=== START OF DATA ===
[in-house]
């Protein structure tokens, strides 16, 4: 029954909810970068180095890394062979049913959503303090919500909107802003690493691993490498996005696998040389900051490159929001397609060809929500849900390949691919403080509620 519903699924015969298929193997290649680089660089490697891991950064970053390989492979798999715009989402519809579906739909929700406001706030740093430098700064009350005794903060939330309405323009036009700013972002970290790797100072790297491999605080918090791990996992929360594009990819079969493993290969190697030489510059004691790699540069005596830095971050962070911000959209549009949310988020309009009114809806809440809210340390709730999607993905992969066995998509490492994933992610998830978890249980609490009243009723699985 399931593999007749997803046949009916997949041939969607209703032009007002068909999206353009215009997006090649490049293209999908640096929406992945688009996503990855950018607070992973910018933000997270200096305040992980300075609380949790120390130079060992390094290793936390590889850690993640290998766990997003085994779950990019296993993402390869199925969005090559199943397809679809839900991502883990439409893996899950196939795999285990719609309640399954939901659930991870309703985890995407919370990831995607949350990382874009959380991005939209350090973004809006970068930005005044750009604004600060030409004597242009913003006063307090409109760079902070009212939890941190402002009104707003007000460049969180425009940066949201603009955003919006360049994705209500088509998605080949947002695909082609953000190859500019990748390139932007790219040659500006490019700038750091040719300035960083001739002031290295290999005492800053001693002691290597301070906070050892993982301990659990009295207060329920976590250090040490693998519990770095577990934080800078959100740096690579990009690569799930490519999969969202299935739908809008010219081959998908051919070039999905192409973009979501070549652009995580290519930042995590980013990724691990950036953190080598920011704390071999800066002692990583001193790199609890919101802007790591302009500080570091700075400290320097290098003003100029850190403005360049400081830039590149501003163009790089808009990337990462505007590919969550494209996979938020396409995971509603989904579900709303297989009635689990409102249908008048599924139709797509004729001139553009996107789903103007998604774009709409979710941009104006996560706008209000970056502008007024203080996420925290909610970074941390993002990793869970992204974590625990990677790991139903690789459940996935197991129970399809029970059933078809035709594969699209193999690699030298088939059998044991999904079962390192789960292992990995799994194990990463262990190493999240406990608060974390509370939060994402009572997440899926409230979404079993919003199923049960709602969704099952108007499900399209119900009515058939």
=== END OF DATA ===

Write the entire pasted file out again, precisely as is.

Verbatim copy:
[in-house]
């Protein structure tokens, strides 16, 4: 029954909810970068180095890394062979049913959503303090919500909107802003690493691993490498996005696998040389900051490159929001397609060809929500849900390949691919403080509620 519903699924015969298929193997290649680089660089490697891991950064970053390989492979798999715009989402519809579906739909929700406001706030740093430098700064009350005794903060939330309405323009036009700013972002970290790797100072790297491999605080918090791990996992929360594009990819079969493993290969190697030489510059004691790699540069005596830095971050962070911000959209549009949310988020309009009114809806809440809210340390709730999607993905992969066995998509490492994933992610998830978890249980609490009243009723699985 399931593999007749997803046949009916997949041939969607209703032009007002068909999206353009215009997006090649490049293209999908640096929406992945688009996503990855950018607070992973910018933000997270200096305040992980300075609380949790120390130079060992390094290793936390590889850690993640290998766990997003085994779950990019296993993402390869199925969005090559199943397809679809839900991502883990439409893996899950196939795999285990719609309640399954939901659930991870309703985890995407919370990831995607949350990382874009959380991005939209350090973004809006970068930005005044750009604004600060030409004597242009913003006063307090409109760079902070009212939890941190402002009104707003007000460049969180425009940066949201603009955003919006360049994705209500088509998605080949947002695909082609953000190859500019990748390139932007790219040659500006490019700038750091040719300035960083001739002031290295290999005492800053001693002691290597301070906070050892993982301990659990009295207060329920976590250090040490693998519990770095577990934080800078959100740096690579990009690569799930490519999969969202299935739908809008010219081959998908051919070039999905192409973009979501070549652009995580290519930042995590980013990724691990950036953190080598920011704390071999800066002692990583001193790199609890919101802007790591302009500080570091700075400290320097290098003003100029850190403005360049400081830039590149501003163009790089808009990337990462505007590919969550494209996979938020396409995971509603989904579900709303297989009635689990409102249908008048599924139709797509004729001139553009996107789903103007998604774009709409979710941009104006996560706008209000970056502008007024203080996420925290909610970074941390993002990793869970992204974590625990990677790991139903690789459940996935197991129970399809029970059933078809035709594969699209193999690699030298088939059998044991999904079962390192789960292992990995799994194990990463262990190493999240406990608060974390509370939060994402009572997440899926409230979404079993919003199923049960709602969704099952108007499900399209119900009515058939």